Assistant Professor of Radiology, MGH / HMS, interested in algorithm development related to perinatal brain MRI image analysis, both for in vivo and ex vivo acquisitions. Dr. Lilla Zöllei has focused a lot on various spatial registration projects and on diffusion weighted image analysis and is a founding member of the fetal infant toddler neuroimaging group.
Dr. Chris Macgowan is a Professor of Medical Biophysics at the University of Toronto and a Senior Scientist at the Hospital for Sick Children. His research interests include the quantification of blood flow and myocardial function in children using MRI. Over the last 15 years, his research has focused on fetal cardiovascular physiology, including development of novel MRI acquisition and reconstruction approaches using highly undersampled data and iterative reconstructions with motion correction. These methods have enabled visualization of 3D fetal cardiovascular anatomy and hemodynamics, with the goal of improving our understanding of healthy fetal development and its disruption by diseases such as congenital heart disease and placental insufficiency.
Bob Lathrop is a research scientist working with the Robot-Assisted Surgery group at Katholieke University Leuven and the Fetal Medicine unit of University Hospital Leuven, Belgium. His research is focused on the design and development of specialized instruments and systems for fetal therapy, especially for fetal endoluminal tracheal occlusion (FETO) procedures to treat fetuses with congenital diaphragmatic hernia (CDH). He has developed a flexible robot-actuated fetoscope to simplify and reduce tissue damage in FETO procedures. Prior to joining KU Leuven he worked as a research engineer with Smith & Nephew, designing electrosurgical devices for minimally invasive surgeries. His ongoing work also includes the development of a tele-operated system for the control of fetoscope and ultrasound probe position, which will be used to investigate synergistic and autonomous robotic control strategies for fetal surgery.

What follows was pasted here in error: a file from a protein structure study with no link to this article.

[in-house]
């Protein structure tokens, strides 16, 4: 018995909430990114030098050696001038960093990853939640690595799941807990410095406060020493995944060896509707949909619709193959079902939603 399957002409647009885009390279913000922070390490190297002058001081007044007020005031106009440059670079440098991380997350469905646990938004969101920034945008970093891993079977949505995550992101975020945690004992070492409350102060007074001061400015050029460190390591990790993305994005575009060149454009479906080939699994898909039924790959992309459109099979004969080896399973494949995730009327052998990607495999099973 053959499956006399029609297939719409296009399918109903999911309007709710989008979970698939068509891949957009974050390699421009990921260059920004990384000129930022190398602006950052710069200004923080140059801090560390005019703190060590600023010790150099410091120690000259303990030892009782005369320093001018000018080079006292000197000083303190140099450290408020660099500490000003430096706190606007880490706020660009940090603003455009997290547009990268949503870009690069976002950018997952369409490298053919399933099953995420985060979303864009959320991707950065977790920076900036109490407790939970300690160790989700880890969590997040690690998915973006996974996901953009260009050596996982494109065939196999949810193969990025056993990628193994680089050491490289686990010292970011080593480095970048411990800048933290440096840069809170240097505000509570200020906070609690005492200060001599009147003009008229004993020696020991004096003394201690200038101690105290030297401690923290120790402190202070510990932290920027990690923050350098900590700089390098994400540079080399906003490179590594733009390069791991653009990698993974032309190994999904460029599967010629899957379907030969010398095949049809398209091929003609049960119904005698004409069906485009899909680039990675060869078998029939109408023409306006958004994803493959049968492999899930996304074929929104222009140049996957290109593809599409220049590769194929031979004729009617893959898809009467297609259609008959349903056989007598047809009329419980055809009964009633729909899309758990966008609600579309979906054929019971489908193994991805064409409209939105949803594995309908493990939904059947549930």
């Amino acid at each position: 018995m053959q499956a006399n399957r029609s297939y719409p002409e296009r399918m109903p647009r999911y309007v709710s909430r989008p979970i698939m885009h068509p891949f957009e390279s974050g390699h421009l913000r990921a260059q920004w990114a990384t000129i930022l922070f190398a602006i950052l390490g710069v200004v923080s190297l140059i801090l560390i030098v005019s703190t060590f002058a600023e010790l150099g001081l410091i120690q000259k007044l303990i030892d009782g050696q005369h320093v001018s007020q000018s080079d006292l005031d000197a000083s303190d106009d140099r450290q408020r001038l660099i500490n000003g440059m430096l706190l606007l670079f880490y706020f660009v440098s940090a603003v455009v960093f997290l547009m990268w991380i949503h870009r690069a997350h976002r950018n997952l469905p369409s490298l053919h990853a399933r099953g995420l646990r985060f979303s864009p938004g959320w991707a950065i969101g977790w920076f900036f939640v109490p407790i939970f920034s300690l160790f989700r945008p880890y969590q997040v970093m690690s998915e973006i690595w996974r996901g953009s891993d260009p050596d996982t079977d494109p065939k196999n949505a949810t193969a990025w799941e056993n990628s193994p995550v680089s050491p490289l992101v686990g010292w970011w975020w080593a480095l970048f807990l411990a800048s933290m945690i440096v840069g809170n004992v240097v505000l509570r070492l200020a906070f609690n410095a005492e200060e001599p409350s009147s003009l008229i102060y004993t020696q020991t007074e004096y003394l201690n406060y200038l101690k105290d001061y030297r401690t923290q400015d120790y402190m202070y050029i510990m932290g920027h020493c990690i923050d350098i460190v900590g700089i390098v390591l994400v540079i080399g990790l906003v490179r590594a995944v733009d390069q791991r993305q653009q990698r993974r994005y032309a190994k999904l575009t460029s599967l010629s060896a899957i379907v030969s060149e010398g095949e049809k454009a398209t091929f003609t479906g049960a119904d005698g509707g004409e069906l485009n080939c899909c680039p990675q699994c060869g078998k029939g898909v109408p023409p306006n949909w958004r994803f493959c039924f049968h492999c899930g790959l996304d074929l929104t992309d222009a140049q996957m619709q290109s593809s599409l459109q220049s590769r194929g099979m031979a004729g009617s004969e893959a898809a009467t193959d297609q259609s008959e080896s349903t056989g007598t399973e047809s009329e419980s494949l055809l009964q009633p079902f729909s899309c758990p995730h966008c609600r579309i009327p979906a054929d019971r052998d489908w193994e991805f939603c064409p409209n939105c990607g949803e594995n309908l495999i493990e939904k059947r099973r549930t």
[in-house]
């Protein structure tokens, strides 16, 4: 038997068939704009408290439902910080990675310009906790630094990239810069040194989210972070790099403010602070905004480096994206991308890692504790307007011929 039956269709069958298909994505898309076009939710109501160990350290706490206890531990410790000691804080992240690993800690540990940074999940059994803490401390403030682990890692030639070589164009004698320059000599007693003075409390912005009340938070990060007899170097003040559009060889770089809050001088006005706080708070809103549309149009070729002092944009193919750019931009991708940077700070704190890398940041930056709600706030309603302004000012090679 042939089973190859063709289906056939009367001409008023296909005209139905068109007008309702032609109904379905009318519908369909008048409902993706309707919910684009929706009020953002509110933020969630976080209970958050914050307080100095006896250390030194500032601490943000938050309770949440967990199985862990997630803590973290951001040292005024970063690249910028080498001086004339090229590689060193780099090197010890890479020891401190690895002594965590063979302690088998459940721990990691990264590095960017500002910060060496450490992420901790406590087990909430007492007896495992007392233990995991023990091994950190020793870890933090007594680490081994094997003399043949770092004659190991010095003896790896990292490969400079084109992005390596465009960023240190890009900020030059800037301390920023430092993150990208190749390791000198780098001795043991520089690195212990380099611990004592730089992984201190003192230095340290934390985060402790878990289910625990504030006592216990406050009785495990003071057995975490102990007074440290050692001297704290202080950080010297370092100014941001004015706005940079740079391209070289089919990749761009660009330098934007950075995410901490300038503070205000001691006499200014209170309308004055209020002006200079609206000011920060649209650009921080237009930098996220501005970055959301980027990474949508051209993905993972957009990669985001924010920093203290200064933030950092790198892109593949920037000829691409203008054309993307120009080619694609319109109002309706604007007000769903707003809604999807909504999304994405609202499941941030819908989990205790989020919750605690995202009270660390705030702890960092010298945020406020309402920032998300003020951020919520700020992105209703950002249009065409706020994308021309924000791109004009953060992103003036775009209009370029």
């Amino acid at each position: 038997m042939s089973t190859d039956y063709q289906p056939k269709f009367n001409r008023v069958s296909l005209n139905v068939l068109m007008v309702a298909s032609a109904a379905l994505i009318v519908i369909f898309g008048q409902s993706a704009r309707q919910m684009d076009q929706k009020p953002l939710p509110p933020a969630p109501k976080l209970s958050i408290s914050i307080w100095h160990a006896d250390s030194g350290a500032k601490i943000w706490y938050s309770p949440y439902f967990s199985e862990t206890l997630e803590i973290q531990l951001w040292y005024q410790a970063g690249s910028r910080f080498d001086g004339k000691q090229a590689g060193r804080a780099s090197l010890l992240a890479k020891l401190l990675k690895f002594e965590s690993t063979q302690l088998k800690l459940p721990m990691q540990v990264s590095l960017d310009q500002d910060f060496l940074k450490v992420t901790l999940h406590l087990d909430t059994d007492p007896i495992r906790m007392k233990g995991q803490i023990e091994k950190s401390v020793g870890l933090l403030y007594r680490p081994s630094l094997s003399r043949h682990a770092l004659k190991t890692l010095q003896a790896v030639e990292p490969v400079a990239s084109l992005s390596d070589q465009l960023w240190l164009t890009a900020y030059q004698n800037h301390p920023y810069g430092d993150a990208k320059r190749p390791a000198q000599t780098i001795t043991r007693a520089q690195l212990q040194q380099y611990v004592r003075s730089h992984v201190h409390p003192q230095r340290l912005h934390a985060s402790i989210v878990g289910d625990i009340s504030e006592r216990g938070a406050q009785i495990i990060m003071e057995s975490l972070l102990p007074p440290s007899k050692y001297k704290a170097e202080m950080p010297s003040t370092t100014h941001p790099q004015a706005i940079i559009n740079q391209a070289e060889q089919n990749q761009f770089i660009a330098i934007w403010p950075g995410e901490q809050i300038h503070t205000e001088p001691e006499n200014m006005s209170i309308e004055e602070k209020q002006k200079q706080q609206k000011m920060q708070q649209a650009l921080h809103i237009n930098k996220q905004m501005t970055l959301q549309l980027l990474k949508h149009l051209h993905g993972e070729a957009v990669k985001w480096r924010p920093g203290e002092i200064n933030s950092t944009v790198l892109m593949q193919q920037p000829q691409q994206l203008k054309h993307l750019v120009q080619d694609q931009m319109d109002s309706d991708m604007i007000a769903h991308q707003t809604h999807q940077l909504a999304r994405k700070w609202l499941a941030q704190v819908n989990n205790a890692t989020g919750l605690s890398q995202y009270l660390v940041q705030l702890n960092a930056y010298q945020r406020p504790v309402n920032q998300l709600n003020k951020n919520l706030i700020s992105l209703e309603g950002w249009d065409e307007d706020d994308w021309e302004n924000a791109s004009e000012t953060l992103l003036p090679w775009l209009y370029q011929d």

Dr Gareth Ball’s research sits at the interface of paediatrics, neuroscience and machine learning. His work focuses on the development of analysis methods with application to large imaging datasets to understand the impact of early adverse events, including preterm birth, on typical brain development. Dr Ball was awarded his PhD from Imperial College London in 2012 and received an MRC Special Training Fellowship in Bioinformatics to conduct postdoctoral training in the Centre for the Developing Brain, King’s College London. Dr Ball joined the Developmental Imaging group at the Murdoch Children’s Research Institute in Melbourne, Australia in 2016. As Senior Research Fellow and Team Leader at MCRI, he was recently awarded a 5-year Emerging Leader Fellowship from the Australian National Health and Medical Research Council to support his research program.
Dr. Maria Deprez is a Senior Lecturer at King's College London. She leads research on motion correction and image analysis of fetal and neonatal MRI to enable diagnosis and biomarker extraction. Her techniques are underpinning numerous fetal research projects and fetal MRI clinical services at St Thomas’ and Evelina Children Hospital London. Dr Deprez has over 15 years of experience in advanced image analysis with focus on MRI during fetal, neonatal and early childhood periods. She completed her PhD in Medical Image Computing at Imperial College London in 2009. She worked as a postdoctoral researcher at Imperial College London, University of Oxford and King’s College London, before taking up an academic position at King’s.